I Survived a Time Share Presentation

There are moments in life designed to remind you that you’ve moved into the next age bracket like not getting carded by bartenders or getting calls about life insurance. Being invited to a timeshare seminars is one of those moments.

Typically, you need to be over twenty-five or thirty to attend-I past that threshold years ago- and I was warned that they use free vacation getaways to lure you in.

Well, that’s how I ended up in the lobby of a hotel on a Wednesday afternoon. I was promised a four night stay in Hawaii so I sat in a stiff chair just blocks from the happiest place on earth, Disneyland. Seated beside me was a couple who had their hands interlaced as they smooched. Their love was hard to miss. I had gawked at the lovebirds long enough so I pulled out my bookmark and read Red Dragon.

Will Graham had arrived at the Baltimore State Hospital for the Criminally insane. He waited impatiently in the hallway as Dr. Lecter looked over a murder case. I glanced at my phone shocked to find that forty five minutes had past.

“Oh, they should have had you fill out this form,” said the woman at the front desk.

A four night stay in Hawaii, I needed to remind myself. Four nights paid-in-full and all I’d have to cover was the airfare.

My representative finally arrived. Shortish, balding, and sweating. His waist was as wide as his height. He had jet-black hair which obviously dyed. He pointed to the breakfast buffet while dabbing his forehead with a white handkerchief.

My pancakes were the size of orange slices. They were the dregs of the batch. Eventually, we made it to a room with small tables and a white projector screen pulled from the ceiling. The last time I had seen one was back in high school and I dreaded it now as much as I did then.

More representatives and people filled the room. There was light chatter then silence as the speaker arrived. His voice was crisp and loud. For a moment I wondered if there were speakers in the room because never had I heard such clarity. For ninety-minutes he spoke to us about how great, fun, and healthy vacations were for people. When it ended he shamelessly asked us to cheer for him and, like sheep, we did.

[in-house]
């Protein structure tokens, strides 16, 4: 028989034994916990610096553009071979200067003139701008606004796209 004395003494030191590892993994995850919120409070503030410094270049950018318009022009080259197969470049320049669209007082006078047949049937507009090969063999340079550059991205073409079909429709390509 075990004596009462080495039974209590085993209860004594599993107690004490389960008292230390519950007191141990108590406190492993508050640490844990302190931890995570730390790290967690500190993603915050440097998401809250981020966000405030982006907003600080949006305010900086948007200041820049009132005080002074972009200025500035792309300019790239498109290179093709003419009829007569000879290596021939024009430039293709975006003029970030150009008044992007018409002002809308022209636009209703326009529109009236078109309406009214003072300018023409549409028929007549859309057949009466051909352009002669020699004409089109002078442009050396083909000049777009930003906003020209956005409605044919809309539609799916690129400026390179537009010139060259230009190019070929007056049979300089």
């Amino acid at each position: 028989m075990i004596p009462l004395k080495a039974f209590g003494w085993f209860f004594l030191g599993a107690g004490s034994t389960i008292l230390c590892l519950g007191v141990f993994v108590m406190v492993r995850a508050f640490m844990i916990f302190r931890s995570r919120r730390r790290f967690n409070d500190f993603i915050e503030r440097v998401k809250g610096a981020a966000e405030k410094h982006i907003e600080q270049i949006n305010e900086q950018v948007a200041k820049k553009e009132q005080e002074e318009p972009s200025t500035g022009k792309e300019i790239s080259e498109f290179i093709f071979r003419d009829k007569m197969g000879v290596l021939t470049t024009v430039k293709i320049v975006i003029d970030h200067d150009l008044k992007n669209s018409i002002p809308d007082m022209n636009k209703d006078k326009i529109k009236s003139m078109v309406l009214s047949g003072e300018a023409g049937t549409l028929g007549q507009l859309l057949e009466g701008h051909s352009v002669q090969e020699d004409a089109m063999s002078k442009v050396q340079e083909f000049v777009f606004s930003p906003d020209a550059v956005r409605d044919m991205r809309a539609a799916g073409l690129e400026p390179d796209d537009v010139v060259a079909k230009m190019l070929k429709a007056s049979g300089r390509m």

The representatives arrived escorting us to a second room with cubicles, comfy chairs, and a panaromic view of the city of Anaheim. There was a thin line of smog which coated every city in Orange County. I took a breath because for the next half hour, my representative summarized the ninety-minute presentation then said:

“Let’s take a look at the model room!”

Roman pillars and marble flooring welcomed visitors. Three rooms, a kitchen, and balcony. It was an apartment with a view of Disneyland with rolling mountains lining the horizon. Back at the cubicles, he spoke again about how this was a great investment.

“How much?” I interrupted not hiding my impatience.

“Let me get someone,” when he stood beams of light bounced off the white whiskers in his beard. Apparently they had eluded the black hair dye.

“$16,000 for a lifetime membership and after you pay it off it’s only $62 a month,” he was thinner, younger with thicker hair, but his hands were too pale to have seen the vacations he claimed to have travelled.

“It’s just not a good time,” I said as he nodded, but by his blank expression I could tell he was waiting to deliver another rehearsed pitch. Eventually, he relented and said he’d get the decline form.

Decline form?

The new guy was much older than the last two, “Before you sign the decline form allow me to tell you about this $2,000 deal with no lifetime commitment!”

I pursued my lips and said no thank you.

“So you don’t want to go on vacations ever?” said the man as I rolled my eyes. It was a cheap manipulative tactic.

The last person came over and in her hands was an envelope.

“Here is your complementary four-night hotel stay in Hawaii!”

I made it! My face was beaming with excitement, but when I glanced at the time on my phone my eyes widened.

Four hours! What the f—! I’m never doing this again!

As the day unwinded I sat in my reading chair to find Graham leaving the Baltimore Hospital. He never wanted to return, but somehow he knew he’d be back to see the doctor. My phone rang.

“Congratulations! You won two airline tickets to any city in the United States! All you have to do is attend our timeshare seminar!”

I sighed.

“Can I go to Hawaii with those ticket?”

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